The City of Brass by S.A. Chakraborty
Nahri has never believed in magic. Certainly, she has power; on the streets of 18th century Cairo, she’s a con woman of unsurpassed talent. But she knows better than anyone that the trade she uses to get by—palm readings, zars, healings—are all tricks, sleights of hand, learned skills; a means to the delightful end of swindling Ottoman nobles.
But when Nahri accidentally summons an equally sly, darkly mysterious djinn warrior to her side during one of her cons, she’s forced to accept that the magical world she thought only existed in childhood stories is real. For the warrior tells her a new tale: across hot, windswept sands teeming with creatures of fire, and rivers where the mythical marid sleep; past ruins of once-magnificent human metropolises, and mountains where the circling hawks are not what they seem, lies Daevabad, the legendary city of brass, a city to which Nahri is irrevocably bound.
In that city, behind gilded brass walls laced with enchantments, behind the six gates of the six djinn tribes, old resentments are simmering. And when Nahri decides to enter this world, she learns that true power is fierce and brutal. That magic cannot shield her from the dangerous web of court politics. That even the cleverest of schemes can have deadly consequences.
I. LOVED. THIS. BOOK.
Honestly, I adored it so much that I’m not sure I can even really talk about what it is that I liked so much. I’m not sure I really know what it is that I liked so much. It was different from anything I’d ever read before, it was so well written, it checked all the boxes of things I love in a fantasy book. I just … loved it.
The Middle-Eastern setting was a big part of what made The City of Brass so unique. Chakraborty did an excellent job in that it felt authentically middle-eastern, not just exotic for the sake of writing something about genies. Even though I know literally NOTHING about Egypt in this time period, the descriptions were so lush and vivid that I had no trouble imagining. And the culture was so authentically and seamlessly worked in.
On a similar topic, Chakraborty handled religion very well. As one might expect of the middle-east, especially in this time period, everyone practices religion. However, many modern fantasy novels play this off as old-fashioned or that the masses have been purposefully mis-led by the founders of those relgions. Instead, Chakraborty provided opposing ideas about the importance of religion tastefully and meaningfully. In one especially moving scene, a character says, essentially (and I am NOT directly quoting) “I always assumed this was something that they just made up to gain power, but as soon as you were in danger I was praying faster than any priest.” She provides a nuanced view of competing religions, which was especially powerful in a part of the world where literally every major religion in existence has been practiced at some point or another. I love that Chakraborty didn’t just brush religion to the side, but didn’t feel the need to throw it front and center either.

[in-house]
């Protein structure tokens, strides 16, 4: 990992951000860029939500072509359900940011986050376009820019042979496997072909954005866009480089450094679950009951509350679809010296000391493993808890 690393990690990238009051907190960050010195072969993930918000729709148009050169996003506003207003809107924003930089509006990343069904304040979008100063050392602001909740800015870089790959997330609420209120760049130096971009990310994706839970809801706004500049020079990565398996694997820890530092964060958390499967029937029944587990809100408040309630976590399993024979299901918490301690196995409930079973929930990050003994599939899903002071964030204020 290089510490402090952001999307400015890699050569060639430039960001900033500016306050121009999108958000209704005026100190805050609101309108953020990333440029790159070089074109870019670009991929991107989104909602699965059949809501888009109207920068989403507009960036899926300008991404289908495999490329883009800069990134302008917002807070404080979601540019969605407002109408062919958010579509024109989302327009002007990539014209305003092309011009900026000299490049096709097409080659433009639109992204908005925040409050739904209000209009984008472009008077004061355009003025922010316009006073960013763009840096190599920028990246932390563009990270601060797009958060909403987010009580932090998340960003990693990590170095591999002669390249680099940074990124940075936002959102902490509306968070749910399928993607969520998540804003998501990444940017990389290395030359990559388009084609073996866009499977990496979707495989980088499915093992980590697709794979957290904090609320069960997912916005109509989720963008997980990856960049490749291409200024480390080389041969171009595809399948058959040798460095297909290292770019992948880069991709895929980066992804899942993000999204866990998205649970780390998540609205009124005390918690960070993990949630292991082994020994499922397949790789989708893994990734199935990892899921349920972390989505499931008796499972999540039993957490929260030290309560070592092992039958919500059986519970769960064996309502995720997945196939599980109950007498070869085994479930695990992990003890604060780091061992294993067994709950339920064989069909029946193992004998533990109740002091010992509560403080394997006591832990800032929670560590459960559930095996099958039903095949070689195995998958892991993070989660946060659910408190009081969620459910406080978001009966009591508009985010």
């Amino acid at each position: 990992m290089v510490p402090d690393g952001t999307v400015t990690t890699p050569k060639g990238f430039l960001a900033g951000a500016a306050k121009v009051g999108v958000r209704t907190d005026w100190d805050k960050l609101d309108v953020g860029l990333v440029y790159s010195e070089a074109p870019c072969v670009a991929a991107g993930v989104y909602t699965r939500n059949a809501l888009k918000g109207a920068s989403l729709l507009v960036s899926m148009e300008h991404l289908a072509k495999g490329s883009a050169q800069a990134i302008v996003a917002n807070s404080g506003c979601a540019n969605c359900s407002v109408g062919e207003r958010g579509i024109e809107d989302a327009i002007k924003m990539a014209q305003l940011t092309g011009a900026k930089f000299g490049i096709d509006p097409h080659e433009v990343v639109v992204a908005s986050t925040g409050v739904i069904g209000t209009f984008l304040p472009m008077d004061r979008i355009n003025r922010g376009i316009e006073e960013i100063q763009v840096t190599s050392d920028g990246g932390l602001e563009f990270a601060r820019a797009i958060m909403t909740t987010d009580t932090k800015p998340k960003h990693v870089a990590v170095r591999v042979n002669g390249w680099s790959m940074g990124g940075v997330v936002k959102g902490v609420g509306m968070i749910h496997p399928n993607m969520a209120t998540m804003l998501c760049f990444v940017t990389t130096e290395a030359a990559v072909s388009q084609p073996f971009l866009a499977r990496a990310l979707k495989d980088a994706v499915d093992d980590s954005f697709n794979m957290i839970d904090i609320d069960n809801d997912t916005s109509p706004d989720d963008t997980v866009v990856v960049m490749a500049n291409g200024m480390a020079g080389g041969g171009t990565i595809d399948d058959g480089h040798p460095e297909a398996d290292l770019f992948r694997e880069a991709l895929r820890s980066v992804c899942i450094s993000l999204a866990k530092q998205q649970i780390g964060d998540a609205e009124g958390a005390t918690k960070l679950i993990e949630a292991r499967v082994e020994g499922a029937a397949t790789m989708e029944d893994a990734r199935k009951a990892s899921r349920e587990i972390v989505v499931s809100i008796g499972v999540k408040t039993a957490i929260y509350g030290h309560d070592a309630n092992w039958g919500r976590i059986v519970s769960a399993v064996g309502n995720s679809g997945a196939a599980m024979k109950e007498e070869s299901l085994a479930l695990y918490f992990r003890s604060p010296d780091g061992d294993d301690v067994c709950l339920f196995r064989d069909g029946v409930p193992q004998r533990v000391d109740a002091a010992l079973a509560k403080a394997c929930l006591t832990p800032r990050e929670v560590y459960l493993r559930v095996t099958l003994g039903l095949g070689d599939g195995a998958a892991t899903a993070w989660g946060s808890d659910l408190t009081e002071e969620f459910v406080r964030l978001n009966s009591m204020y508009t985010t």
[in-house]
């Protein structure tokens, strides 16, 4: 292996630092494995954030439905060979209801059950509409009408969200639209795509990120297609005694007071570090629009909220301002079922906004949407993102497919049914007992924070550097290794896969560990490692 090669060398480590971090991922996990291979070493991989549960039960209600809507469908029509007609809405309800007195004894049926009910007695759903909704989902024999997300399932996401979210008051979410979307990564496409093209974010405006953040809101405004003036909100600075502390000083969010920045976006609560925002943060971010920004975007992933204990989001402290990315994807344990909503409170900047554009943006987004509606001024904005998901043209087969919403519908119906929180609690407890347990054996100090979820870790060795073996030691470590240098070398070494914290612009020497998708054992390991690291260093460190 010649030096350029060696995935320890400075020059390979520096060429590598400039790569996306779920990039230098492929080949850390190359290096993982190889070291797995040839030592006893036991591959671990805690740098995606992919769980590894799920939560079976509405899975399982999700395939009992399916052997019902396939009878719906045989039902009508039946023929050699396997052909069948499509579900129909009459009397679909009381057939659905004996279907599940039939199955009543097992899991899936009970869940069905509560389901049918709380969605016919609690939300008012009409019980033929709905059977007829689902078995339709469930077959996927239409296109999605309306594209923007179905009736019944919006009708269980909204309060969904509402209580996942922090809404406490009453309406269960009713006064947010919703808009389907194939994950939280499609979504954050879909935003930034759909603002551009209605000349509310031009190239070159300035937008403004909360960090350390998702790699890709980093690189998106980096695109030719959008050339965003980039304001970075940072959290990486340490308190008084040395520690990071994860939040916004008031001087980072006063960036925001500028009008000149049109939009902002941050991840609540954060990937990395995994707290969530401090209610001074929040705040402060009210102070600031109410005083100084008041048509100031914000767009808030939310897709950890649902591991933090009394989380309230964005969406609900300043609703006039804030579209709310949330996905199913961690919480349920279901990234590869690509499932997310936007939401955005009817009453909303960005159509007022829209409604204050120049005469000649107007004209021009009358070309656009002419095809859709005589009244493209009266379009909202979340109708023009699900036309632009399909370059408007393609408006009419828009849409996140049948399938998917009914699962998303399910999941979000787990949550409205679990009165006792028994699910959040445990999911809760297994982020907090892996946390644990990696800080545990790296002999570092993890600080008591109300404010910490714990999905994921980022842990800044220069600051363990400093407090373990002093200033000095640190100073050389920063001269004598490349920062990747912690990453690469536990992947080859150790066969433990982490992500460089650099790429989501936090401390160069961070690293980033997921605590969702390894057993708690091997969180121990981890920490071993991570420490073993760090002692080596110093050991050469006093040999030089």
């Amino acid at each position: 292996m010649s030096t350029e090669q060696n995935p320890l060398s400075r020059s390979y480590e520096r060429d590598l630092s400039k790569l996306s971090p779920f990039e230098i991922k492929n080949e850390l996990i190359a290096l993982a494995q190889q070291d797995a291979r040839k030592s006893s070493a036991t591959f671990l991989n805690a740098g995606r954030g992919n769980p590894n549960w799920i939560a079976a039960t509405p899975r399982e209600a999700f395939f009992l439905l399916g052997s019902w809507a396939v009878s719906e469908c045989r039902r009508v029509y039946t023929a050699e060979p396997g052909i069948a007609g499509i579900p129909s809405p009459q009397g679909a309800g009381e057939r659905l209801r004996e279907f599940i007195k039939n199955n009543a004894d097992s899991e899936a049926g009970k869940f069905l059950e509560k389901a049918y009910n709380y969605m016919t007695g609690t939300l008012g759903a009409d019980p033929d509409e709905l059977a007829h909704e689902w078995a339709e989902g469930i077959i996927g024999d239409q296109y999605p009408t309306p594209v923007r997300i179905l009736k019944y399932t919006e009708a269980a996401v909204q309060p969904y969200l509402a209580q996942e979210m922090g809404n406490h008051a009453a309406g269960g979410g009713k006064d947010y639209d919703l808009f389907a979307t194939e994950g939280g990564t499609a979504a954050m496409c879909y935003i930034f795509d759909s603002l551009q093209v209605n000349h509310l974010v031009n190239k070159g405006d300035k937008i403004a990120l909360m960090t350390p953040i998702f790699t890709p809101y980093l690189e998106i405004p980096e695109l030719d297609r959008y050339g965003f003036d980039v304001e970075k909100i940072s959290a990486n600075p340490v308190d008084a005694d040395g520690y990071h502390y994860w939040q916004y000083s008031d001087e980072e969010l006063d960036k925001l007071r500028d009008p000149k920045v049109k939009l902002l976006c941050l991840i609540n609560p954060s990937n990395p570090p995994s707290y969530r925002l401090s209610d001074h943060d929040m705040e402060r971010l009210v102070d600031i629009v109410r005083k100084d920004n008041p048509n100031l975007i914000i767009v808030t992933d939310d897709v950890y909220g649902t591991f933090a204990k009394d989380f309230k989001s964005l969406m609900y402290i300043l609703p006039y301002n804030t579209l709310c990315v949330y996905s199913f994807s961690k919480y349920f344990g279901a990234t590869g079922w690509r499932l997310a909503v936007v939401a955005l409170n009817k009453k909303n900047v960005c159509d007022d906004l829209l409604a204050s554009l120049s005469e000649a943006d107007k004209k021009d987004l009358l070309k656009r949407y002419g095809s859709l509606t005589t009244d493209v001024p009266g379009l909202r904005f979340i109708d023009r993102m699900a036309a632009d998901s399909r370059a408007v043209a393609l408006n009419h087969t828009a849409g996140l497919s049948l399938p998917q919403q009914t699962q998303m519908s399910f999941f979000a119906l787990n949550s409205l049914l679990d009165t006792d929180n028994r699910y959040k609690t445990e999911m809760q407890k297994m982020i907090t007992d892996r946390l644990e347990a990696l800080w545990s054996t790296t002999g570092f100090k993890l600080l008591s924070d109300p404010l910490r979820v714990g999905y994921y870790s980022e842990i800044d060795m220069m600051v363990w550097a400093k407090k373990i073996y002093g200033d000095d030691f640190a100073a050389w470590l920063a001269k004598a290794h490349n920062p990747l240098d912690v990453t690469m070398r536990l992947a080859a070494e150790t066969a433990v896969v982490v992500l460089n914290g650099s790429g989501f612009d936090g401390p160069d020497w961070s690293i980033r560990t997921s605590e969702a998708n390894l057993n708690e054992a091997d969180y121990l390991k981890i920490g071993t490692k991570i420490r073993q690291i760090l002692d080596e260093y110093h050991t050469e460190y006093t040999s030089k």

On the last note of setting, the language was incorporated throughout in a way that made everything feel more vibrant and weird. However, the sheer number of unfamiliar words and names (some Arabic, some made up) were hard to keep up with. This is always a struggle in fantasy, especially when a family name is mentioned and then not seen again for a couple of hundred pages. A glossary is provided in the back, but it is not comprehensive.
Alright, sorry to rant. Next!
Djinn. OH MY GOODNESS. I loved the djinn in this novel! It was such a refreshing style of magic compared to the elves/high fantasy, wizards/witches, and vampires/fae currently saturating the fantasy market. While not really all that different from the way these things are typically presented, just the fact that they were new creatures with a new mythology made all the difference for me.
I also just *adored* the characters. The female lead, Nahri, is more or less what you expect from a female lead in 2019: she’s strong, orphaned, sassy, and of surprise magical blood. But she was, nevertheless, wildly entertaining. Ali was the real stand-out for me, though. The male lead, he flat-out ignored all expectations for that role. He is young, naive, devout, and innocent. He tends to act brashly, but rarely in anger.
As the book starts, you can’t see how these characters can possibly have anything to do with one another. But as the narrative goes on, their journeys bring them closer and closer together. Only a few chapters before they finally collided did I realize that they were going to be on opposite ends of the competing ideologies, and the tension only grew from there.
I also loved Nahri’s Daeva companion, Dara. The reader is presented, through the dual narrators, two different views of who Dara is. I loved that I couldn’t figure him out, and I loved trying. His chemistry with Nahri was electric without ever becoming graphic.
All in all, one of my absolute favorite reads of the year. I immediately went out to buy the sequel, The Kingdom of Copper, and I can’t WAIT to find out what happens next! I highly recommend The City of Brass to fantasy lovers of all stripes.